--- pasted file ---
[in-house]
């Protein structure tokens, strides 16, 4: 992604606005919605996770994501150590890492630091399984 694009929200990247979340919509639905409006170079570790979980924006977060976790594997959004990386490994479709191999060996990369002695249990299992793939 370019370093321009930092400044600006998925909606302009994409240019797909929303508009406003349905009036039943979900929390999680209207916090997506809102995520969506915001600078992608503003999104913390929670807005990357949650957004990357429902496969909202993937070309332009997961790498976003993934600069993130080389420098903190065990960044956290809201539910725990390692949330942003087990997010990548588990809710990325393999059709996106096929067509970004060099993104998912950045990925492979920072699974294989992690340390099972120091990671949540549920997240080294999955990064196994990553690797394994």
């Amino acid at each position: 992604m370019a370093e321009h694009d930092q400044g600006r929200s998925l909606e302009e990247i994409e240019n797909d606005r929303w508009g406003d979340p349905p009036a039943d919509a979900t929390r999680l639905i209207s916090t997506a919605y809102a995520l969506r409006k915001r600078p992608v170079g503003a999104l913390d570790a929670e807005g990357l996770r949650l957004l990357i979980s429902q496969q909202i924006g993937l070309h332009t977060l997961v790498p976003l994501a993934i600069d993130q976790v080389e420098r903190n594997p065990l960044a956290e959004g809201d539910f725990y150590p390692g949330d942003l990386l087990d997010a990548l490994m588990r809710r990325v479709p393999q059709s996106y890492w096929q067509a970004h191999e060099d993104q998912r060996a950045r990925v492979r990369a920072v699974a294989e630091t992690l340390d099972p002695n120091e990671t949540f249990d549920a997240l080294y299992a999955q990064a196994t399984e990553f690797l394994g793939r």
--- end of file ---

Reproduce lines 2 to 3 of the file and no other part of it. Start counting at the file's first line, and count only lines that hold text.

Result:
């Protein structure tokens, strides 16, 4: 992604606005919605996770994501150590890492630091399984 694009929200990247979340919509639905409006170079570790979980924006977060976790594997959004990386490994479709191999060996990369002695249990299992793939 370019370093321009930092400044600006998925909606302009994409240019797909929303508009406003349905009036039943979900929390999680209207916090997506809102995520969506915001600078992608503003999104913390929670807005990357949650957004990357429902496969909202993937070309332009997961790498976003993934600069993130080389420098903190065990960044956290809201539910725990390692949330942003087990997010990548588990809710990325393999059709996106096929067509970004060099993104998912950045990925492979920072699974294989992690340390099972120091990671949540549920997240080294999955990064196994990553690797394994």
């Amino acid at each position: 992604m370019a370093e321009h694009d930092q400044g600006r929200s998925l909606e302009e990247i994409e240019n797909d606005r929303w508009g406003d979340p349905p009036a039943d919509a979900t929390r999680l639905i209207s916090t997506a919605y809102a995520l969506r409006k915001r600078p992608v170079g503003a999104l913390d570790a929670e807005g990357l996770r949650l957004l990357i979980s429902q496969q909202i924006g993937l070309h332009t977060l997961v790498p976003l994501a993934i600069d993130q976790v080389e420098r903190n594997p065990l960044a956290e959004g809201d539910f725990y150590p390692g949330d942003l990386l087990d997010a990548l490994m588990r809710r990325v479709p393999q059709s996106y890492w096929q067509a970004h191999e060099d993104q998912r060996a950045r990925v492979r990369a920072v699974a294989e630091t992690l340390d099972p002695n120091e990671t949540f249990d549920a997240l080294y299992a999955q990064a196994t399984e990553f690797l394994g793939r």